Frontier Employees Blame United For Bankruptcy Filing
Frontier Employees Blame United For Bankruptcy Filing
Aug. 29, 1986
DENVER (AP) _ Frontier Airlines was forced into bankruptcy court because it became ''a tennis ball'' in United Airlines' fight with its own pilots union, an airline pilots union spokesman said.
Frontier's general counsel, Chuck Thompson, said the Chapter 11 reorganization petition filed in Denver U.S. Bankruptcy Court on Thursday bought the airline only ''a couple of days'' before it goes into Chapter 7 liquidation.
''Unless there is a white knight out there we'rew unaware of, Frontier will go to seven,'' Thompson said.
Lee Howard of Airline Economics Inc. of Washington, D.C., said Frontier was just another casualty of airline deregulation and the industry's trend toward consolidation.
''We foresee and have foreseen for some time that the industry will wind up by the end of this decade with possibly half a dozen strong, major carriers sharing amongst them about 90 percent of the total domestic air transport market,'' Howard said in a telephone interview Friday.
Frontier employees, however, were saddened and embittered Friday by the collapse of their airline, which had been grounded for five days before the bankruptcy court petition was filed. They tended to blame United and its pilots' union for failing to reach an agreement that could have led to United's purchase of the carrier from People Express, Frontier's parent company.
''We became a tennis ball in a match we had no control over,'' said Doug Bader, vice chairman of the Frontier unit of the Air Line Pilots Association.
''We're all very disappointed that United and their pilots' union let us down so badly,'' said Mike Knight, a Frontier flight attendant. ''But after being held hostage for the last six days, we can get on with our lives.''
People Express, which purchased Frontier for $300 million in 1985, shut down Frontier last Sunday and announced it would file a bankruptcy petition Monday. But the filing was delayed until Thursday while People Express waited to see whether United would go through with its $146 million offer to buy Frontier.
The 40-year-old Frontier had lost an estimated $10 million a month during the past six months. Every day the carrier was idle before the bankruptcy court filing cost another $1 million a day, Frontier spokeswoman Marilyn Mishkin said.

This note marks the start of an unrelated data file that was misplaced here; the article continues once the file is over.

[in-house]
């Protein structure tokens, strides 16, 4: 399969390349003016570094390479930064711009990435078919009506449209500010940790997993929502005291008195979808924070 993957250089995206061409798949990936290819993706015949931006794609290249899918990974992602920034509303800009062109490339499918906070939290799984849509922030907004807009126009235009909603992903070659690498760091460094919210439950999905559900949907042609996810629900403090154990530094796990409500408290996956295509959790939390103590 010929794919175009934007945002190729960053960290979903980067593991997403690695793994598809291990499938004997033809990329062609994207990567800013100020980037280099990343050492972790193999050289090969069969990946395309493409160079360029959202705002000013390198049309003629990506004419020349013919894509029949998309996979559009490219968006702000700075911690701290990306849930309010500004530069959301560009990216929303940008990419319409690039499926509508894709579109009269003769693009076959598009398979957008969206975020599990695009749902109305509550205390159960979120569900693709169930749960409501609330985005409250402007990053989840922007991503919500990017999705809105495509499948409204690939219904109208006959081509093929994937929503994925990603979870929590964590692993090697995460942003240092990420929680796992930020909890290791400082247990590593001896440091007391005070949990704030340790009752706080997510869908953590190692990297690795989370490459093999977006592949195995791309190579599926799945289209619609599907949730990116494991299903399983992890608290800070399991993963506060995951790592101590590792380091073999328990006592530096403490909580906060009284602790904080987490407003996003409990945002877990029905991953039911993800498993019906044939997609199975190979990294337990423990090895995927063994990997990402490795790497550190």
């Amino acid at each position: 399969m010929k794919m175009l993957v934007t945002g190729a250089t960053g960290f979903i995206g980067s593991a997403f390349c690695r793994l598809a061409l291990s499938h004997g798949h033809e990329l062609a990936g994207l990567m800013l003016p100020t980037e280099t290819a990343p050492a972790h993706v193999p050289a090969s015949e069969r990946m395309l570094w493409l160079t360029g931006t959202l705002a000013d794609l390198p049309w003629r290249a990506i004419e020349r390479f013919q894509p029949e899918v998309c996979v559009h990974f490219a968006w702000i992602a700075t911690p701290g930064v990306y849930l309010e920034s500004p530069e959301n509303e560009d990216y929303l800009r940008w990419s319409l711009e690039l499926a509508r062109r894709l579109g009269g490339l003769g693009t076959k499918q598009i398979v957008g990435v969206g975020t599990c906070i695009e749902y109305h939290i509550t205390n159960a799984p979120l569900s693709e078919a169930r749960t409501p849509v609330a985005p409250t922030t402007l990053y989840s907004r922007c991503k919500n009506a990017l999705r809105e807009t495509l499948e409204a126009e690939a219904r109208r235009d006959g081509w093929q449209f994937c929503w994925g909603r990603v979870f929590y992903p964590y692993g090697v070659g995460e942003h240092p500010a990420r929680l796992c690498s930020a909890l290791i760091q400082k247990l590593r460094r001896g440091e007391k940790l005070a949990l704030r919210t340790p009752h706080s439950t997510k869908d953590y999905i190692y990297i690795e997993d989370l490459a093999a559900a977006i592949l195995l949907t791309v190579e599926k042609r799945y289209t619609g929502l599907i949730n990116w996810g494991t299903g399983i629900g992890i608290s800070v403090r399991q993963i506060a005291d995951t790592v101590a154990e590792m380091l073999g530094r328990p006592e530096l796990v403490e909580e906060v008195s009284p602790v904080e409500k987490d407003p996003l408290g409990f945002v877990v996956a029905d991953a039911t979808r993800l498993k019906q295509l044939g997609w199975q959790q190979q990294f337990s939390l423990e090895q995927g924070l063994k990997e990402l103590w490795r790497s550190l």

The sale to United, however, hinged on United's reaching agreement with Frontier's five unions and with its own United Air Line Pilots Association unit.
The issue blocking agreement between United and its pilots' union was the timetable for merging Frontier pilots into United pilots' 60 percent higher pay scale.
Negotiations broke down with United offering a five-year transition period and United ALPA seeking a 30-month transition. The United ALPA on Thursday said it would go along with United's terms, but United replied that it no longer was interested in purchasing Frontier.
After reports that a New Orleans investment firm was trying to put together a deal to buy Frontier for $150 million proved unfounded, Frontier's attorneys went to Denver bankruptcy court.
''There were no other options,'' said Frontier corporate counsel Rick Stoddard.
Denver bankruptcy expert Lawrence P. Gelfond of Laventhol & Horwath said Frontier's assets would be worth a fraction of their listed value when they are sold.
''What happens in a forced liquidation sale like this, is the vultures come in and prey on the carcass,'' he said.
After learning the United deal had fallen through and People Express had gone ahead with Frontier's bankruptcy court petition, about 900 Frontier employees gathered at Stapleton International Airport on Thursday night to vent their sadness and bitterness.
''My feeling is that United started this whole thing as a way to punish their pilots for the strike of June 1985,'' said Art Newman, a Denver radio reporter for 11 years who joined Frontier 14 months ago.
''I think that United didn't want us to survive,'' said Frontier Capt. Archie Van Beek. ''I think they wanted People Express and Frontier out of business. Without two airlines in Denver, it makes life easier. It's a dog- eat-dog world in the airline industry, and it seems as though employees aren't important anymore.''
Others blamed United pilot negotiators for not working hard enough to make the United-Frontier deal possible.
''What the United pilots and ALPA have done so us is sold us down the river,'' said retired Frontier pilot Robert Tersteeg. ''They looked the other way ... ALPA and the master executive council (which negotiated the Frontier deal with United management) literally raped the Frontier employees.''
ALPA spokesman Roger Hall said the union made a strong effort to reach agreement with United. ''We've made several offers over the past week, while Unied management has not budged,'' he said.
United spokesman Joe Hopkins said the union's last-minute offer Thursday was unspecific. ''In any event, from our standpoint, it is too late,'' he said.
Frontier's Chapter 11 petition listed $89 million in assets and $151.4 million in liabilities as of July 31. Its long-term debts were $76 million.
''These are trying times for Colorado companies,'' said bankruptcy expert Gelfond. ''The ripple effect is going to be terrible.''
Some Stapleton airport service firms already were feeling the effect. Sky Chefs Inc. said it had laid off about 60 workers in its flight kitchen. Allied Aviation Services, which fueled Frontier's fleet of 42 jets, said it laid off 24 employees.
United, which purchased Frontier's hangars in July, told Frontier it wanted to take possesion of them in 10 days, effectively evicting Frontier's management.